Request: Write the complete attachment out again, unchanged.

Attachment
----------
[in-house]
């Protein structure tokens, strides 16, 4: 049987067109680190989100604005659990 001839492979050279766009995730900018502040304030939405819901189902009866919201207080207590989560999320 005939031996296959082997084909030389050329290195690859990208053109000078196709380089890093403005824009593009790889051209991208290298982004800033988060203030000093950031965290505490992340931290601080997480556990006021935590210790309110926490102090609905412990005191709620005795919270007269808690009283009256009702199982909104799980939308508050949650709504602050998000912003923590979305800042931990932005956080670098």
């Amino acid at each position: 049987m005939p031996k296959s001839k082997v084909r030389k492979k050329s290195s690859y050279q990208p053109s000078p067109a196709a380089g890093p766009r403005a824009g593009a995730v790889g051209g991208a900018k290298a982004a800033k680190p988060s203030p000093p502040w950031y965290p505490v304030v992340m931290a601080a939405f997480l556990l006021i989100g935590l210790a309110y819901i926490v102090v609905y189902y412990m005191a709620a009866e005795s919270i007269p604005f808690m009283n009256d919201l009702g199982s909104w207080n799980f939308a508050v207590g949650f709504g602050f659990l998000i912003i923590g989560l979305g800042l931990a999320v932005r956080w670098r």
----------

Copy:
[in-house]
């Protein structure tokens, strides 16, 4: 049987067109680190989100604005659990 001839492979050279766009995730900018502040304030939405819901189902009866919201207080207590989560999320 005939031996296959082997084909030389050329290195690859990208053109000078196709380089890093403005824009593009790889051209991208290298982004800033988060203030000093950031965290505490992340931290601080997480556990006021935590210790309110926490102090609905412990005191709620005795919270007269808690009283009256009702199982909104799980939308508050949650709504602050998000912003923590979305800042931990932005956080670098």
């Amino acid at each position: 049987m005939p031996k296959s001839k082997v084909r030389k492979k050329s290195s690859y050279q990208p053109s000078p067109a196709a380089g890093p766009r403005a824009g593009a995730v790889g051209g991208a900018k290298a982004a800033k680190p988060s203030p000093p502040w950031y965290p505490v304030v992340m931290a601080a939405f997480l556990l006021i989100g935590l210790a309110y819901i926490v102090v609905y189902y412990m005191a709620a009866e005795s919270i007269p604005f808690m009283n009256d919201l009702g199982s909104w207080n799980f939308a508050v207590g949650f709504g602050f659990l998000i912003i923590g989560l979305g800042l931990a999320v932005r956080w670098r």